Figure 1: HMAS Armidale, HMAS Townsville and the former Attack class patrol boat Advance (Mr Andrew Mackinnon)
Figure 1: HMAS Armidale, HMAS Townsville and the former Attack class patrol boat Advance (Mr Andrew Mackinnon)

On 17 December 2003 a contract was awarded to Defence Maritime Services Pty Ltd for the Armidale class patrol boat with construction undertaken by Austal Ships at its Henderson yard near Fremantle, Western Australia. The $553m contract was for the design, construction and in service support of 12 patrol boats. During the October 2004 Federal election, the Government announced that two additional patrol boats would be purchased to conduct augmented patrols off the North-West Shelf.[2]

Following the naming convention that RAN ships emphasise the links between the Navy and the wider Australian community, boats of the Armidale class are named after Australian cities and towns with close links to our naval heritage. The first of class, HMAS Armidale is named after the original Armidale, a Bathurst class corvette, which served with distinction in World War II. The other 11 boats are named (alphabetically), Albany, Ararat, Bathurst, Broome, Bundaberg, Childers, Launceston, Larrakia, Maitland, Pirie and Wollongong, while the names of the two additional patrol boats have not yet been announced.

The ACPB have a 25% increase in range compared to the FCPB (3000nm at a cruise speed of 12 knots), which offers greater tasking flexibility as the ACPB will have the ability to remain on task for longer periods in more areas than previous patrol boats. Consequently, the ACPB can undertake sustained operations both in the northern waters and those as far south as 50 degrees latitude. The ACPB will be able to maintain operations in Sea State 5 to 1000nm offshore, be deployed for up to 42 days and will also be capable of surviving cyclonic conditions up to Sea State 9.

  Attack Fremantle Armidale
Length (m) 32.76 42 56.8
Beam (m) 6.2 7.15 9.5
Draught (m) 1.9 1.8 2.25
Weight (t) 146 230 270
Speed (kt) 24 28 25

Increased range and seakeeping ability will enable the ACPB to conduct extended patrols further into Australia's exclusive economic zone (EEZ) than was possible with earlier patrol boats. As well as continuing with traditional tasking in the EEZ, the South West Pacific and into South East Asia, the ACPB will provide a sustained patrol and response capability around Christmas and Cocos Islands.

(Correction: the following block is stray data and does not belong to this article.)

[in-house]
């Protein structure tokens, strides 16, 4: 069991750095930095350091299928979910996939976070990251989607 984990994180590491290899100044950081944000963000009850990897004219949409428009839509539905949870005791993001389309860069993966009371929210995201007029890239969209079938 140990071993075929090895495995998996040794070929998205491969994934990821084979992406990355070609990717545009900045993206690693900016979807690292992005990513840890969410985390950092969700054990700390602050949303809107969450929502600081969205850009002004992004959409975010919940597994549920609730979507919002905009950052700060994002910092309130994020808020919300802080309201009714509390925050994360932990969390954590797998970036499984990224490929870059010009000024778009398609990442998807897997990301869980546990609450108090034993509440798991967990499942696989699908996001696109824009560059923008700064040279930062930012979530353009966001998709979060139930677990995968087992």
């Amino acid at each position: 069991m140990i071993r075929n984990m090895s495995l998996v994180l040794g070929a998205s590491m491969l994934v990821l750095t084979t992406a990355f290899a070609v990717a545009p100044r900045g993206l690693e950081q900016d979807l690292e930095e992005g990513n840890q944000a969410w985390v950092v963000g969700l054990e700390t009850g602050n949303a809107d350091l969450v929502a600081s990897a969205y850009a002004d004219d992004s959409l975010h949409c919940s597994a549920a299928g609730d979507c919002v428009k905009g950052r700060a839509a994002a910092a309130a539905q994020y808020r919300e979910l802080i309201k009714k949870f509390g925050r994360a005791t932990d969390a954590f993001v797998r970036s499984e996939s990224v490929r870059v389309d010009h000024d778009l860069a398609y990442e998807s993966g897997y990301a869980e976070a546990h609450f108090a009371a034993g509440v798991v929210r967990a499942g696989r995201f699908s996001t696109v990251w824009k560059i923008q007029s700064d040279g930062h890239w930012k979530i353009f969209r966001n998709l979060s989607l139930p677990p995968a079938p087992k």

The ACPB are built to combined commercial and naval standards, has an aluminium hull, and is fitted with state-of-the-art systems optimised for its surveillance, patrol and response tasks. Propulsion is provided by two MTU 16V M70 diesel engines, giving the ship an operating speed of at least 25 knots and the capacity to conduct all surveillance and response tasking (including all boarding related evolutions) to the top of Sea State 4. Its two diesel jet propelled 7.2m Rigid Hull Inflatable Boats (RHIB), rapidly launched and recovered using the Vest davit system, essentially double the boarding and response capability of the FCPB. The fact that the RHIB are over-the-horizon capable, with stand-alone communications and safety systems, is a significant force multiplier for the ACPB.

The ACPB have an onboard surveillance and communications suite that underpins its patrol and response capability. This system comprises twin radars, a radar warning system (PRISM III), and an electro-optical detection system (TOPLITE) for short-range detection. The ACPB are also fitted with a fully calibrated and integrated Direction Finding system (WARRLOCK). A state of the art communications system complements the onboard organic sensors by providing both strategic and tactical communications capabilities in the HF, VHF and UHF bands. Utilising networked satellites to gain access to the wider Defence common operating picture, the crew of an ACPB will have greater situational awareness than the crew of a FCPB.